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The ObjectScript command
   ZBREAK %method^%CSP.Broker.1
or
   ZBREAK zmethod^%CSP.Broker.1
will allow you to set an ObjectScript debugging breakpoint at the entry of "%method" or "method" of that class.  The ObjectScript commands  BREAK "S" or BREAK "S+" would then allow you to single step through the statements in that method.  See documentation on ObjectScript debugging for more details.

Unfortunately, the ObjectScript routine %CSP.Broker.1 on my IRIS instance is "deployed" which means the %CSP.Broker.1.int routine source code is not available and I assume the %CSP.Broker.cls source code is also not available.  Without one of these source files you will be debugging and single stepping blind through the ObjectScript commands.  Some of InterSystems classes and routines are not "deployed" which means you can do Command-line Routine Debugging.  You can also modify those classes/routines after you change the IRISLIB database from readonly to read-write.

It is best that you take the advice above to contact support in the InterSystems WRC.

I am assuming your problem is that request.HttpResponse.Data.Read() is complaining because you are reading the entire pdf file into an ObjectScript variable with its maximum supported string length of 3,641,144 characters.  You will have to read it out in smaller chunks that individually fit into an ObjectScript string.  The chunksize will be important as you pass the chunked data to $system.Encryption.Base64Encode(content) and your chunks cannot end between the boundaries between two different BASE64 encoding blocks.  The results of each Base64Encode must then be sent to some form of %Stream (probably %Stream.GlobalBinary or %Stream.FileBinary) since only a %Stream can hold a block of data larger than 3,641,144 characters.  Using a small, appropriate chuncksize will limit the in-memory resources used by this conversion.

If you don't mind having the entire PDF file in memory at one time you can use %DynamicObject to hold and decode that base64 data.  The %Library.DynamicObject and %Library.DynamicArray class objects are usually used to represent data that was originally JSON encoded.  These Dynamic Objects exist only in memory but you can serialize them into JSON textual representation using the %ToJSON(output) method.  But if the JSON text representation contains more than 3,641,144 characters then you better direct 'output' into some form of %Stream.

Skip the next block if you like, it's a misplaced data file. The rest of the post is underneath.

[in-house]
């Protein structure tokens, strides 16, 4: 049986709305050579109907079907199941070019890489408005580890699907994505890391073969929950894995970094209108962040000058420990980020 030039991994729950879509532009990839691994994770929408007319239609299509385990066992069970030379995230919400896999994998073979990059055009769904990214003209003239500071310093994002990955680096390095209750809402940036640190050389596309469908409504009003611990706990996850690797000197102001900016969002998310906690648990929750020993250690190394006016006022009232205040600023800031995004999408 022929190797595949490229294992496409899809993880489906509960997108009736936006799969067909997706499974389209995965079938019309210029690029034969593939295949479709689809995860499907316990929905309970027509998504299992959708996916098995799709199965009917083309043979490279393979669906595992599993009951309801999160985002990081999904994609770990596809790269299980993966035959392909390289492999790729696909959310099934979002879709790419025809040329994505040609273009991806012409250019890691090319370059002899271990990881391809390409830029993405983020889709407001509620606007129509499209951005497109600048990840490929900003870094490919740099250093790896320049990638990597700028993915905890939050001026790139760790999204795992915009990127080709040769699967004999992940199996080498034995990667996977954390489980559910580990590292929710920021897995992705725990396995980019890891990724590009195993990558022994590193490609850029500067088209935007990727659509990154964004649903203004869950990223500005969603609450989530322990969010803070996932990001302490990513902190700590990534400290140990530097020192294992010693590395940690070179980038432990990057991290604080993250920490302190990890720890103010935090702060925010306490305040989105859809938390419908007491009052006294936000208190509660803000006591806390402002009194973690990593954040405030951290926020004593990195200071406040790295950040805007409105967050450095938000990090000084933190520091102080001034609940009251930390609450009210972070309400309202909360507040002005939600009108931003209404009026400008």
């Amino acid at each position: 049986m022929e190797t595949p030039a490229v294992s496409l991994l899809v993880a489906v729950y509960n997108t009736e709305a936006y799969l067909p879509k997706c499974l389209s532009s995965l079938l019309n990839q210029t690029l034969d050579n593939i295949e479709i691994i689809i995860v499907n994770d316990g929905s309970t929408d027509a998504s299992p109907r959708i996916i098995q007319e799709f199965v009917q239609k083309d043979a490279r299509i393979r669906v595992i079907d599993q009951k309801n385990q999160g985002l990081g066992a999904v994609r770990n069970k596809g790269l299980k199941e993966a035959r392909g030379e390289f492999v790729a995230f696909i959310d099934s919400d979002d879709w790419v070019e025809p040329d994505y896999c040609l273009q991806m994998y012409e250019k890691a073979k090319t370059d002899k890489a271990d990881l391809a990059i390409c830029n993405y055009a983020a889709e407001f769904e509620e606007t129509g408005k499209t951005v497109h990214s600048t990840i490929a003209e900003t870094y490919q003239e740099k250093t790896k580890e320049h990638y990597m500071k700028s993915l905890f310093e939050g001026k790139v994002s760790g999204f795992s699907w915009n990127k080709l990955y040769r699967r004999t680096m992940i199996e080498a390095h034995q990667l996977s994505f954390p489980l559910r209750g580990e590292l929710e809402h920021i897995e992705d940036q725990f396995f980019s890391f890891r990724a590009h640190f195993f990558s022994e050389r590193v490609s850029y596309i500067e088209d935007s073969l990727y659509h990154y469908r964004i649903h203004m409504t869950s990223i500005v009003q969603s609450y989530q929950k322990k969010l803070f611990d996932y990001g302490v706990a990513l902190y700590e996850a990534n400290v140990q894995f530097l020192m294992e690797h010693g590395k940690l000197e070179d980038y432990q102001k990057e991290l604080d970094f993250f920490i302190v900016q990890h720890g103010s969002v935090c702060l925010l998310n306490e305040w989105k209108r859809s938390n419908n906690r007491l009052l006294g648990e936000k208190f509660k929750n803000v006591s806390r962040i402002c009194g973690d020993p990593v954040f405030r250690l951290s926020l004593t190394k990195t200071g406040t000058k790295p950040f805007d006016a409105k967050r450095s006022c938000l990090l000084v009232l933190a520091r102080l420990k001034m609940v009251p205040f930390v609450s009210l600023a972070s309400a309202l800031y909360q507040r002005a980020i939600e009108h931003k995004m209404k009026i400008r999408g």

You can convert a binary pdf file into BASE64 encoding doing something like:

SET DynObj={}  ;; Creates an empty %DynamicObject
DO Dynobj.%Set("pdffile",request.HtttpResponse.Data,"stream")
SET Base64pdf=Dynobj.%Get("pdffile",,"stream>base64")

Then Base64pdf will a readonly, in-memory %Stream.DynamicBinary object which is encoded in BASE64.  You can use Base64pdf.Read(chunksize) to read the BASE64 out of Base64pdf in ObjectScript supported chunks.  You do not have to worry about making sure the chunksize is a multiple of 3 or a multiple of 4 or a multiple of 72.  You can also copy the data in Base64pdf into a writeable %Stream.FileBinary or a %Stream.GlobalBinary using the OtherStream.CopyFrom(Base64pdf) method call.

If your HttpResponse contains a BASE64 encoded pdf file instead of a binary pdf file then you can do the reverse decoding by:

SET DynObj={}
DO Dynobj.%Set("pdffile",request.HtttpResponse.Data,"stream<base64")
SET BinaryPDF=Dynobj.%Get("pdffile",,"stream")

Then BinaryPDF is a readonly %Stream.DynamicBinary containing the decoded pdf data.  You can copy it to a %Stream.FileBinary object which can then be examined using a pdf reader application.

The %ToJSON method sends JSON text to a device or %Stream one element at a time.  Starting in IRIS 2019.1.0 it broke up long JSON strings into blocks of 5460 characters so that strings exceeding the maximum length could be sent to the device.  Make sure you are using an IRIS 2019.1.0 or later if you are getting a <MAXSTRING> signal.

In a future IRIS release (now out in a preview release) a change was made such that sequences of many small items would be blocked together and sent to the device in a larger buffer.  This is being done to improve the performance of %ToJSON method when sending many small elements to a %Stream.

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